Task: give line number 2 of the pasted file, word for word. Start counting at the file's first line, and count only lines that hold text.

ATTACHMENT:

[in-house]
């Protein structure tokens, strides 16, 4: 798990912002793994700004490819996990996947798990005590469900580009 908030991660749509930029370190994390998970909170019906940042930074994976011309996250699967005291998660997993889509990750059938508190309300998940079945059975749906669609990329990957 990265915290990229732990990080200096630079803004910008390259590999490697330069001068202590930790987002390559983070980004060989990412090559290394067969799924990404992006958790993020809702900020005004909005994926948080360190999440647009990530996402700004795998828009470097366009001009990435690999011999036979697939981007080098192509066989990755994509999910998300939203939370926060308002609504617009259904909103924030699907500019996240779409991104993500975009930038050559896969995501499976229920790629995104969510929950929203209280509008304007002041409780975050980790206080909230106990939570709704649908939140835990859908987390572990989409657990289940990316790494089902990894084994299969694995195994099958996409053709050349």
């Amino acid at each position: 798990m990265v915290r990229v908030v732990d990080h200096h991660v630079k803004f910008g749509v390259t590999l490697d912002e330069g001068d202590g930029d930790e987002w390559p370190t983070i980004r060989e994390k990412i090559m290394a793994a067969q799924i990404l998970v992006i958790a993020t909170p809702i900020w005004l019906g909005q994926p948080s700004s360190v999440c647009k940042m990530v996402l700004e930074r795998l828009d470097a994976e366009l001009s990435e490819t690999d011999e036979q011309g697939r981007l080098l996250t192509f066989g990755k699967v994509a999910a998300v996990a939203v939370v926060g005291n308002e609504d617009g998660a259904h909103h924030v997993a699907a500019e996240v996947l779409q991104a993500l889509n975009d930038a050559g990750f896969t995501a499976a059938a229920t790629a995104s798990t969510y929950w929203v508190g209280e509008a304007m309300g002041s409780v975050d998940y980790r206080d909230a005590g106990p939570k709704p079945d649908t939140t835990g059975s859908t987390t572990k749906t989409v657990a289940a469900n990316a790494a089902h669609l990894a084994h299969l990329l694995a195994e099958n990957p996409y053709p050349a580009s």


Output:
């Protein structure tokens, strides 16, 4: 798990912002793994700004490819996990996947798990005590469900580009 908030991660749509930029370190994390998970909170019906940042930074994976011309996250699967005291998660997993889509990750059938508190309300998940079945059975749906669609990329990957 990265915290990229732990990080200096630079803004910008390259590999490697330069001068202590930790987002390559983070980004060989990412090559290394067969799924990404992006958790993020809702900020005004909005994926948080360190999440647009990530996402700004795998828009470097366009001009990435690999011999036979697939981007080098192509066989990755994509999910998300939203939370926060308002609504617009259904909103924030699907500019996240779409991104993500975009930038050559896969995501499976229920790629995104969510929950929203209280509008304007002041409780975050980790206080909230106990939570709704649908939140835990859908987390572990989409657990289940990316790494089902990894084994299969694995195994099958996409053709050349």